In my second year of junior college, I took a World Religions class that I absolutely loved. When our midterm paper came around, I threw myself into it. I thought I had some great ideas in that paper. But the teacher gave me a D.
When I asked him what had gone wrong, he told me that my ideas were decent, but I didn’t know how to use commas. I couldn’t believe I’d been marked down that much for punctuation errors. The paper was about religion, not punctuation, after all. The professor offered to go over some basic comma rules during office hours. I went, and while I may not have mastered the rules in the room that day, the time that teacher took with me changed how I wrote. From that day forward, the MLA handbook was always by my side when I was writing a paper.
Over time, not only did the rules stick, but I became passionate about how punctuation helps the reader understand the relationship between ideas.
Think of commas as the simplest way to express compounding ideas, whether they be multiple items in a list, multiple subjects, descriptions, or introductions.
Keeping that in mind, let’s look at five instances that require a comma:
1. Serial comma
The serial comma, sometimes called the Oxford comma, is used to separate items in a list.
Ex: Ana ate a hamburger with pickles, mustard, and ketchup.
If the sentence carries on after the last item in the list the same rule applies.
Ex: Ana ate a hamburger with pickles, mustard, and ketchup for lunch.
The exception to the rule is when the last two items in the list can be read as a pair.
Ex: Brian asked for chips, an apple, and peanut butter and jelly.
The serial comma is perhaps the most controversial type of comma out there. Most style guides, such as The Chicago Manual of Style, suggest using it; whereas others, like the AP Stylebook, which journalists and marketers use, don’t require it. The thing to keep in mind is clarity. Think the controversy is much ado about nothing? Check out this instance where the lack of a serial comma cost a Maine dairy $5 million.
2. Joining Sentences aka Independent Clauses
Independent clauses, or complete sentences, can only be joined using a comma when there is a coordinating conjunction involved. There are seven coordinating conjunctions and they can be remembered using the acronym FANBOYS (for, and, nor, but, or, yet, so). If one of these words isn’t joining your clauses, then you have to find a different piece of punctuation, such as a semi-colon.
Ex: We went to the new restaurant on Main Street last night, but it was closed for a private party.
Ex: I wanted to go to Macy’s to buy shoes, and Sheila wanted to get a pretzel, so we went to the mall.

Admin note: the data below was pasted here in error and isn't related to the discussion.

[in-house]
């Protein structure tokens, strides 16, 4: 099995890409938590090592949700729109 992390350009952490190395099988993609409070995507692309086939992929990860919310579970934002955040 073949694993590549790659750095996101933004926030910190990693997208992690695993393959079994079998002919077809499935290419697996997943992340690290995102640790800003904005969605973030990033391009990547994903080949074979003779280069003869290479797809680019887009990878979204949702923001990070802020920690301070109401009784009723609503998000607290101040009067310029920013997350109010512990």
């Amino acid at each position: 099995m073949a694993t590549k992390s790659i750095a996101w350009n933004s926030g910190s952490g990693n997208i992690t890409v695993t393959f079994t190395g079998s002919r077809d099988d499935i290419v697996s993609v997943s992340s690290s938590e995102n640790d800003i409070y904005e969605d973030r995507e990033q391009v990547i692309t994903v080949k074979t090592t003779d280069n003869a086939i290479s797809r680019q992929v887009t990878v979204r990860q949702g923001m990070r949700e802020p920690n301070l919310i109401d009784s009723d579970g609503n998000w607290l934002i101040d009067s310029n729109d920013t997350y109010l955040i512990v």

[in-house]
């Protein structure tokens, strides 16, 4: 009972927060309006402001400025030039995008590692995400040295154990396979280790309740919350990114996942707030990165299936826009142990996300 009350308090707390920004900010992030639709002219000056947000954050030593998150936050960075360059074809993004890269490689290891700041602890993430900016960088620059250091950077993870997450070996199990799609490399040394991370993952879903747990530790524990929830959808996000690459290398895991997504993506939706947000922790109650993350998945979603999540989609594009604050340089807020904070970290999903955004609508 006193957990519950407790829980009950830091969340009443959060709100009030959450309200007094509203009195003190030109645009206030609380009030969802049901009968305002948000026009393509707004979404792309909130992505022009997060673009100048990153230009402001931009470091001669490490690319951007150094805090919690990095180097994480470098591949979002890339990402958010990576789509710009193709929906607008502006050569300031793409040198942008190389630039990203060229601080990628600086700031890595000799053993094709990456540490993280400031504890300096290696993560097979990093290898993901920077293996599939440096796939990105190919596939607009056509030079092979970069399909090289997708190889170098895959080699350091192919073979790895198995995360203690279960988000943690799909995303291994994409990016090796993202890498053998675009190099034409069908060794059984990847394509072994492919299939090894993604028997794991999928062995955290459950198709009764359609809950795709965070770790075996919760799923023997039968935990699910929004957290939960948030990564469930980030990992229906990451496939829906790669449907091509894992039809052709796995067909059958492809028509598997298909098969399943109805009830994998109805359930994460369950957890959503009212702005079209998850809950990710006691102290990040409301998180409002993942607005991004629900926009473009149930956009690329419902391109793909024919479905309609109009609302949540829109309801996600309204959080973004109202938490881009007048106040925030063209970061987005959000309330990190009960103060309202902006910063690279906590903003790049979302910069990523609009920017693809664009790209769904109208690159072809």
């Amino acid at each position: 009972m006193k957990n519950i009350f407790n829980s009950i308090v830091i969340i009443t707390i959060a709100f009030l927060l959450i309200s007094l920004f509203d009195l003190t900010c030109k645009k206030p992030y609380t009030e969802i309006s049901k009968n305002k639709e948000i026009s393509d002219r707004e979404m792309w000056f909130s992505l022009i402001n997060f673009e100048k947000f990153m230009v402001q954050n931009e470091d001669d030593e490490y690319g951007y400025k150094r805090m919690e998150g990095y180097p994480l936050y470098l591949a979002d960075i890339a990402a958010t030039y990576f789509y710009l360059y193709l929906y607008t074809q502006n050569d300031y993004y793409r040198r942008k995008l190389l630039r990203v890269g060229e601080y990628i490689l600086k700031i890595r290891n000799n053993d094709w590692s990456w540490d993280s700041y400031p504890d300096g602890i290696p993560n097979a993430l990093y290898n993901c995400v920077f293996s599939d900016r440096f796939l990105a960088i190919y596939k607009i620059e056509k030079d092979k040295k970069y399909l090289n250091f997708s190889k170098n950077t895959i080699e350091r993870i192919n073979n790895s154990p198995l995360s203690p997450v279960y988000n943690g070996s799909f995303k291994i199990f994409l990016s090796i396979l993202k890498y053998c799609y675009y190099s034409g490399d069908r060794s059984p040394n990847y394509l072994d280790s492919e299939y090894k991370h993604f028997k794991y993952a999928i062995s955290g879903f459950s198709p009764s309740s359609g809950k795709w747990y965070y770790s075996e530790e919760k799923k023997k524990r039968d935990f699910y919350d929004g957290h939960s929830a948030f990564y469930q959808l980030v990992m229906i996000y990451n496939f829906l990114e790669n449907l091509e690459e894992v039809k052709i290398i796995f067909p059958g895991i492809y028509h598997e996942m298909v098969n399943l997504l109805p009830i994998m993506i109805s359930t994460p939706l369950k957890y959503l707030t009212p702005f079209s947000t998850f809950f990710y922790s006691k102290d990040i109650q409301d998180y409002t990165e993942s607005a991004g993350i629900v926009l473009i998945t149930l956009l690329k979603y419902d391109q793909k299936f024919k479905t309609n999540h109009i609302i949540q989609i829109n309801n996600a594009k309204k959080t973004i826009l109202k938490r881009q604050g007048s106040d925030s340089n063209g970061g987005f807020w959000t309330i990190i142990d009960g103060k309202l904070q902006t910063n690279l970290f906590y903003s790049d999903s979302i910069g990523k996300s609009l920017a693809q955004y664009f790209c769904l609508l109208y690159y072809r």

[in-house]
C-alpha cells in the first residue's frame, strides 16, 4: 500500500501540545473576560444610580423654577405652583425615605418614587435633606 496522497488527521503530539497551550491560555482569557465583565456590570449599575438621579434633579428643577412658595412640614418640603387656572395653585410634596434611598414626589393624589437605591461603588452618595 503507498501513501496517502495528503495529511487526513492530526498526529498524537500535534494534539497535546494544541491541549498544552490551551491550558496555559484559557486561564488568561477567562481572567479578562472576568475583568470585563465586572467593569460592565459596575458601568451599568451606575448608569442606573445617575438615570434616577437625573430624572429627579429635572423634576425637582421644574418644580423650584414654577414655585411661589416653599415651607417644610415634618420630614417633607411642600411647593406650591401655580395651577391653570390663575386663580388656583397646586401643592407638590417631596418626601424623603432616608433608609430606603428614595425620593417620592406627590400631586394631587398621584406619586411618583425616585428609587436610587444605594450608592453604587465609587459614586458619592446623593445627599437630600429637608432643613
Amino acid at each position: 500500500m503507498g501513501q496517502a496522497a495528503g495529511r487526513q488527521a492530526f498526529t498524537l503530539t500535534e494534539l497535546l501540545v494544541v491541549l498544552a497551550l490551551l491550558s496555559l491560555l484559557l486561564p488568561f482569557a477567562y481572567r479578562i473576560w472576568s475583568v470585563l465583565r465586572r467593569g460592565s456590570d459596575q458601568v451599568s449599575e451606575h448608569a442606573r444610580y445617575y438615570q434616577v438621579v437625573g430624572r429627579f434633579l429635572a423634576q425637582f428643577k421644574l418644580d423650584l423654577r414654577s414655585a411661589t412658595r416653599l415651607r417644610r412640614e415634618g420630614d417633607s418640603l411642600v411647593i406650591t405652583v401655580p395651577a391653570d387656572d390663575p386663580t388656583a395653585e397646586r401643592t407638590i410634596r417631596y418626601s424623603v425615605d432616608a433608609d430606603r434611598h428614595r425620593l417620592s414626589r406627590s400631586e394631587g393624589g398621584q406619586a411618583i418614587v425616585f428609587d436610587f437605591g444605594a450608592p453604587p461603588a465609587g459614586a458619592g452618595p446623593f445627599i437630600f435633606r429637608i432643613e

The only time when this rule doesn’t apply is when the sentence is short.
Ex: Justin played the piano and Bailey sang.
3. Commas with Introductory Dependent Clauses
An introductory dependent clause occurs when the action of the main clause depends on the action of the introductory clause. If/then statements are great examples of a sentence with an introductory dependent clause.
Ex: If you do the grocery shopping, I’ll cook dinner.
In the sentence above, the then is implied, and it is unnecessary to include it.
Dependent clauses are often introduced by subordinating conjunctions like if, because, when, whether, and until.
Ex: Whether you believe her or not, she’s telling the truth.
Ex: When your father gets home, he’s going to be mad.
4. Descriptive phrases
This is a great place to talk about restrictive and non-restrictive phrases. If a phrase is essential to understanding the identity of the noun it’s referring to, then it’s called a restrictive phrase. In the case of a restrictive phrase, a comma should not separate the noun from the identifying phrase.
Ex: The guy with the skateboard under his arm is my brother.
However, if the phrase is not essential to understanding the identity of the noun, then the phrase should be set off by commas both before and after.
Ex: My brother, with his skateboard under his arm, walked over to where I was sitting.
If the sentence can be understood when the descriptive phrase is taken out, then the phrase needs to be set between commas.
5. Commas with two or more adjectives
This one is tricky because not all sentences with two or more adjectives take a comma. The ones that do contain coordinating adjectives. Coordinating adjectives can be separated by the word and instead of a comma and can be reversed in order and still make sense.
Ex: John had proved a dishonest, manipulative leader. (John’s leadership has proved dishonest and manipulative)
Ex: It’s going to be a long, dark, cold winter in Alaska. (Winter in Alaska is going to be long and dark and cold.
If your string of adjectives isn’t coordinate, it might be compound. But that’s a lesson for another day.
I hope you’ve found these comma rules easy and helpful. If you have more questions about commas, or anything related to grammar and punctuation, send me an email.